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  • Author Annet Nimeijer
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In a series of blogs I will share with you my advice to get at least 80% of your employees learning by the means of gamification. Previously, you’ve read about the different types of players, how to start a competition and how to motivate your employees. In this blog, I will share with you my last indispensable tips and tricks.

Pitfalls 

After having mentored several competitions, I’ve seen some pitfalls you’ll have to take into account. I will share them with you, of course:

  • Be aware of cheaters
    Sad but true. Like in any odd competition, the learning competition is just another one in which you can cheat. In your journey to the top, you could choose to gain points without actually learning or doing something. It’s like filling in the answers of a test which you already knew beforehand. You’ll get a good grade, but you haven’t actually learned a single thing. Cheating can be prevented by making sure the prize at the end is not too big or valuable. It should of course still be fun to win, but it should definitely not be too bad to lose.
  • The ‘gap’ between teams is getting too big
    It’s possible one team takes off superbly, while another team stays behind a little. If this gap gets too big and it gets impossible for one team to catch up with the others, it’s a smart move to not pay too much attention to the team totals. Reward individuals players instead, and stress the importance of individual contributions and active players.
  • Being the winner does not necessarily mean having learned the most
    Every competitor will learn in his or her own way. The way you start working on whatever you wish to learn, will influence the competition. However, the amount of points you’ll bring in (or whatever it is you’ll reward) does not indicate the amount of knowledge someone gains. The competition is a means of stimulating learning, but the winner of this competition will not necessarily be the one who’s learned the most at the end.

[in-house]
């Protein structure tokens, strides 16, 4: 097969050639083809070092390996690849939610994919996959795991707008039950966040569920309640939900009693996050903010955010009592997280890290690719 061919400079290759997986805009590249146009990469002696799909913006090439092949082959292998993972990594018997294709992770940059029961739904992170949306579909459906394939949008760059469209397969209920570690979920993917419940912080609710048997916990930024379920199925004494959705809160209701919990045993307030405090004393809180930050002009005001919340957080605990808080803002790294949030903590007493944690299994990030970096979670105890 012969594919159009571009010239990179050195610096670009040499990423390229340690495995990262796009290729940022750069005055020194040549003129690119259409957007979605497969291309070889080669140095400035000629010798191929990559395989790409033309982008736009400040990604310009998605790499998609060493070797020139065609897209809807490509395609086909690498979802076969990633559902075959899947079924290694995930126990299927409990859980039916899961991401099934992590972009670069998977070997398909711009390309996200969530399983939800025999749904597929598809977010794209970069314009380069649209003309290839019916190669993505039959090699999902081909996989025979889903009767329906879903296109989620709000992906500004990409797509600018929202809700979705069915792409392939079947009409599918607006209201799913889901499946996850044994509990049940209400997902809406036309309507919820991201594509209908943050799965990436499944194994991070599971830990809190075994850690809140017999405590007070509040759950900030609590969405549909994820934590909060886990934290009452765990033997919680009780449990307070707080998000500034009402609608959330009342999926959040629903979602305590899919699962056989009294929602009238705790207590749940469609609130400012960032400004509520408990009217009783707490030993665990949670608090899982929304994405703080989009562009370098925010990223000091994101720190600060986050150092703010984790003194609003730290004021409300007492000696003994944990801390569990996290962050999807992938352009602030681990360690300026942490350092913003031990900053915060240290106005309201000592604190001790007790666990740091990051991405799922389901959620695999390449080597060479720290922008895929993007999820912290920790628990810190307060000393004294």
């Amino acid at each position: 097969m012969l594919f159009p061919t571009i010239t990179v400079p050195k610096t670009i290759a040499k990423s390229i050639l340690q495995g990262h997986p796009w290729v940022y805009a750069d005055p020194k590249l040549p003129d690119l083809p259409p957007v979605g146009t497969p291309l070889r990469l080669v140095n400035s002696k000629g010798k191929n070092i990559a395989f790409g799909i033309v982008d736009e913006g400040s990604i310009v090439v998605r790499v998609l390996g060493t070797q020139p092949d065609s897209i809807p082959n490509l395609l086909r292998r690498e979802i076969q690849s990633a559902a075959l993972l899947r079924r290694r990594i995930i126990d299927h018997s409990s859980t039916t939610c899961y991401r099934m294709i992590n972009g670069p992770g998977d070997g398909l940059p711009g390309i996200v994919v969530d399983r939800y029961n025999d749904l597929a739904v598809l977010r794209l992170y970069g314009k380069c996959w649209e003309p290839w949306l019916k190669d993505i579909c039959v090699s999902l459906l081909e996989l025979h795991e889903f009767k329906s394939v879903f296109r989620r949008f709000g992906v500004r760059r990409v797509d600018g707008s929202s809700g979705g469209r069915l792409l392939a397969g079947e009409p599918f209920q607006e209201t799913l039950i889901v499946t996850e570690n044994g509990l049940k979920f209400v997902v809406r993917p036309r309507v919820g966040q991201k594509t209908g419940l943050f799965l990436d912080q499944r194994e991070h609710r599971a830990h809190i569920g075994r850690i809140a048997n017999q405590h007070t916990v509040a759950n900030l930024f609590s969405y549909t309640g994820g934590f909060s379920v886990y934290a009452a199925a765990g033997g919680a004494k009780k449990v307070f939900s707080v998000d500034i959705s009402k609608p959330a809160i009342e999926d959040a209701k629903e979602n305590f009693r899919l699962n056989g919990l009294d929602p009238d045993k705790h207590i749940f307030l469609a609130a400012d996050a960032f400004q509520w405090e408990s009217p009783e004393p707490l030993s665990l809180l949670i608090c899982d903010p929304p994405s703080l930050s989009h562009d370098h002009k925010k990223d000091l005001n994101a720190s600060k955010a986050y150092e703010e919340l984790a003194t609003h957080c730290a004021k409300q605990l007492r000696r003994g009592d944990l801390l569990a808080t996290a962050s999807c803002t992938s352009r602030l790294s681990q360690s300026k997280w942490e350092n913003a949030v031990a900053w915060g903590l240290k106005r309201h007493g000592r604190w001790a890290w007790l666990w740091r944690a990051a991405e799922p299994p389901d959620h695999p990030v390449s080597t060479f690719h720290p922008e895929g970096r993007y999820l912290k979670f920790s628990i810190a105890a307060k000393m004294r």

“The winner of this competition will not necessarily be the one who’s learned the most at the end.”

As long as you’ll pay attention to the above mentioned pitfalls beforehand, I am almost sure of your success. The activation scores I have seen were most impressive. More than 80% of the employees has actively worked on his or her own learning journey and shared positive feedback as well. Down below you can find some of these positive reactions:

  • The competition enables you to feel a positive social pressure: you want to show everyone you’re doing the best you possibly can.
  • It serves as the big stick. The competitive element serves as a motivator.
  • The competition creates a form of solidarity: ‘’I am not learning on my own, but we’re doing it together’’. We all feel the need of learning more.
  • So many conversations about learning emerged. The competition was the thing to talk about that week.
  • Attention was brought to learning. A positive stimulus.

Get learning to be a competition!

What are you waiting for? Do you want to challenge your company’s achievers, killers, explorers and socializers as well? Go for it!

This blog was the last one in a series of four to get your employees learning. Do you need any help organizing your own competition? With the help of New Heroes, that's going to be an easy one. The gaining of points goed automatically and is build-in. Up for a brainstorm?

Feel free to contact me through e-mail or give me a ring (+0031 73 84 49 910). 

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